Not all Americana songs are about trucks and trains, but the same subjects do pop up over and over again. So here's a some suggestions for thematic CD samplers.
The list is in no particular order and is, of course, entirely subjective and primarily based on the contents of my CD collection. Click below the list to make your own suggestions. Or submit an entire list for future publication here.
Country songs are traditionally about trains and trucks. Since this site isn’t really about country music, this is a list about train and truck crashes.
Brian Burns is up first, with the story of an extraordinary incident in the history of the west – the deliberate crashing of two trains into each other as a publicity stunt in 1896. More than 30,000 spectators turned out to see the crash, and two died when the boilers unexpectedly exploded on impact. Burns has another true story song that could also have made this list – “The Train Wreck at Kiowa Creek”.
An awful lot of Christmas songs can be categorised as either sentimental or celebratory. This list, by Backroads contributor Yellowmoon, features Christmas songs with a touch of grit to them. The writers focus on the sad, the lonely and the dispossessed. So if warm, homely tales of peace, happiness and goodwill to all men get too much for you, this may be just what you’re looking for.
This is a list of rhymes to make you cringe, or laugh out loud in the middle of a song. Some of them are writers being daring, or deliberately obstreperous, but sometimes the problems with the rhymes are cultural, being mostly about accent – clipped British accents can’t handle them but a southern drawl does the trick – try Tom T. Hall’s line that way. Maybe that can also explain the two entries on this list for rhymes with the word “mirror” – or maybe not.
Horses and their riders have been tackled in song factually, symbolically and just as the basis for a good story. Corb Lund offers a remarkable history in five minutes of the use of horses in warfare, Tom Russell rides with Pancho Villa, while Johnny Cash’s “Tennessee Stud” is emblematic of power and strength. For Caitlin Rose, learning to ride symbolises growing up, just like the heroine of Sam Baker’s “Truale” raised on a ranch surrounded by horses.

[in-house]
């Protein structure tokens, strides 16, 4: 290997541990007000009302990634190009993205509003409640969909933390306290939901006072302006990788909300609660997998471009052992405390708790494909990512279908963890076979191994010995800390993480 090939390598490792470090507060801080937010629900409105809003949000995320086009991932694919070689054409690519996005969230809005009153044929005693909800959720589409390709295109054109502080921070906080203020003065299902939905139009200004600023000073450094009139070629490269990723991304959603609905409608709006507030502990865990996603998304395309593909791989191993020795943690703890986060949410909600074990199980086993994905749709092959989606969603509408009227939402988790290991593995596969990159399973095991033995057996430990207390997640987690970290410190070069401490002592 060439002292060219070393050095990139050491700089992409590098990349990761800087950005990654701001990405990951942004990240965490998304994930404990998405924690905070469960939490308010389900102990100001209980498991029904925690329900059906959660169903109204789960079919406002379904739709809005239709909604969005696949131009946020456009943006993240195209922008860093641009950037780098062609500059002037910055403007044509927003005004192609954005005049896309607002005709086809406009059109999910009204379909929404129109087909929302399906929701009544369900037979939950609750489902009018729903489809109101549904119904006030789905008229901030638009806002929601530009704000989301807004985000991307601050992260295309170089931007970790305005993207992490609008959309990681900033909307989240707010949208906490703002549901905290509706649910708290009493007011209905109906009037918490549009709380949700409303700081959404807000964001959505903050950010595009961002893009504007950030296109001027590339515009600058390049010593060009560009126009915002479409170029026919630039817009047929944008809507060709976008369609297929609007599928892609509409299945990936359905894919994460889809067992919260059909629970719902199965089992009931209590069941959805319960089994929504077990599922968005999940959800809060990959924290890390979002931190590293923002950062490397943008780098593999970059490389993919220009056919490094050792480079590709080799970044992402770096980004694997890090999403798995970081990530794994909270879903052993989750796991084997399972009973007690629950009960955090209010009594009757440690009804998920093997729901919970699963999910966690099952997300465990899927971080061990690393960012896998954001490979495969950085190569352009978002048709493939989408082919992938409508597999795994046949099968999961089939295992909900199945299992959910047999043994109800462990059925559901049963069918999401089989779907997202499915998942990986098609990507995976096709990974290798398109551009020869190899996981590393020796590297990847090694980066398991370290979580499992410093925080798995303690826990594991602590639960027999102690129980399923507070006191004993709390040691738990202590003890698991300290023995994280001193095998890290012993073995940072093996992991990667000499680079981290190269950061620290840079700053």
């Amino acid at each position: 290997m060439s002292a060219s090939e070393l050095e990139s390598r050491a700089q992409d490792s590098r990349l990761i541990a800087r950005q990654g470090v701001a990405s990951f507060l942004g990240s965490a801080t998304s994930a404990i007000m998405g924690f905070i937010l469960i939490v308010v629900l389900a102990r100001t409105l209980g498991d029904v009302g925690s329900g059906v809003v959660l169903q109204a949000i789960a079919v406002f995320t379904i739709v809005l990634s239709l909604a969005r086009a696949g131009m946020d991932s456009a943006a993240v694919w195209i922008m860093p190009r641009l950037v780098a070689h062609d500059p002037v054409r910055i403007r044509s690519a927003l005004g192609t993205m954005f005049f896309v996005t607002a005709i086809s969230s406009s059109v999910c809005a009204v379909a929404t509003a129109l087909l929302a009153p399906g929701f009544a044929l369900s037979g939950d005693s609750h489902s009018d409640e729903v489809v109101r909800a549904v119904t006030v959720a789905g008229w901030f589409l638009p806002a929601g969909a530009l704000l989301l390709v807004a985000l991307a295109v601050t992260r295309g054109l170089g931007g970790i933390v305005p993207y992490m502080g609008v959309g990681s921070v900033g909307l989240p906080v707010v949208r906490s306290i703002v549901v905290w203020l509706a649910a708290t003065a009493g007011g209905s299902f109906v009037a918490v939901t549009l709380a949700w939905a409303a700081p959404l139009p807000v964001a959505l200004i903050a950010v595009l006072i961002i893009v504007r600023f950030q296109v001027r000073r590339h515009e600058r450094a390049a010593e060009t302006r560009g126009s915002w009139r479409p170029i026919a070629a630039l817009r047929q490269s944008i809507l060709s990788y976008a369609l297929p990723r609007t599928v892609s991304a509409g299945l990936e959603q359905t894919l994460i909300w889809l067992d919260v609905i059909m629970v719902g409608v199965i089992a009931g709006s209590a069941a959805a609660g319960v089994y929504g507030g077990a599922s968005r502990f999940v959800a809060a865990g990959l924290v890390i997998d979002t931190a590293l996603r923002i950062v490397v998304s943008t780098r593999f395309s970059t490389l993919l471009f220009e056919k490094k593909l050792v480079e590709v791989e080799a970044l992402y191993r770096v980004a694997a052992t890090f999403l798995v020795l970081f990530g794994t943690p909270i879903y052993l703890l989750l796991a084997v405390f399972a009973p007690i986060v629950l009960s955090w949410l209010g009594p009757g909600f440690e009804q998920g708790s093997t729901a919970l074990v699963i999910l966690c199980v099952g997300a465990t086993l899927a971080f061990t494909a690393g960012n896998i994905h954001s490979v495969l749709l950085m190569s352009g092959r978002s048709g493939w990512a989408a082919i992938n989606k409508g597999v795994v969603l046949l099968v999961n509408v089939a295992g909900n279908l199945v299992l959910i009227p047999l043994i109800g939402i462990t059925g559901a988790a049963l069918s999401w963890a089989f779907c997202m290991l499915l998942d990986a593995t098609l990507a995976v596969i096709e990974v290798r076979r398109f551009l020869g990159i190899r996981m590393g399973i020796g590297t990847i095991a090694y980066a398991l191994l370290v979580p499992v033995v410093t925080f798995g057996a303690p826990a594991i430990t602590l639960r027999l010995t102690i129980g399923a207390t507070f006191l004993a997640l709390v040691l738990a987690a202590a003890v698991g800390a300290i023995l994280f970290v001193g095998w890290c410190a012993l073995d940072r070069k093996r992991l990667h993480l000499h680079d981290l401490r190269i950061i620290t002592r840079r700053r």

Most of the women in these songs are fighting back. Some are the victims of very serious situations, such as Eliza Gilkyson’s song based on the true story of a woman driven to kill after a lifetime of abuse. Others are just discovering they can live their lives differently, such as the woman in Mary Chapin Carpenter’s song, inspired by a 1970s TV commercial: a man lists his wife’s many attributes and sums up with “I think I’ll keep her.” The woman has other ideas.
Kathy Mattea made this coal-mining list potentially very easy by putting out an entire thematic CD of her own on the subject – the album Coal. But there are plenty of songs about mining, so here’s a list of some of the songs that Kathy didn’t use (under a title that she did).
When I started this list, I imagined that it would be 10 artists and 10 sports, but it soon became obvious that that would be inappropriate since most Americana songs about sports are about baseball, with boxing running a distant second (I didn't let fishing in). Still, Australian Perry Keyes sneaks in with one that is surely unique. I challenge anybody to find another song for this list on the subject of rugby league!
This is a rather short list – which is probably a good thing since it’s about lynching – and it stretches the limits of the genre somewhat. But I wanted to include it because it was the reason I thought it would be interesting to put songs into thematic lists in the first place. Hmm, I thought while listening to “Colly Davis”, I wonder how many songs there are about lynching. Please do add comments with more suggestions (as long as they aren’t Toby Keith!)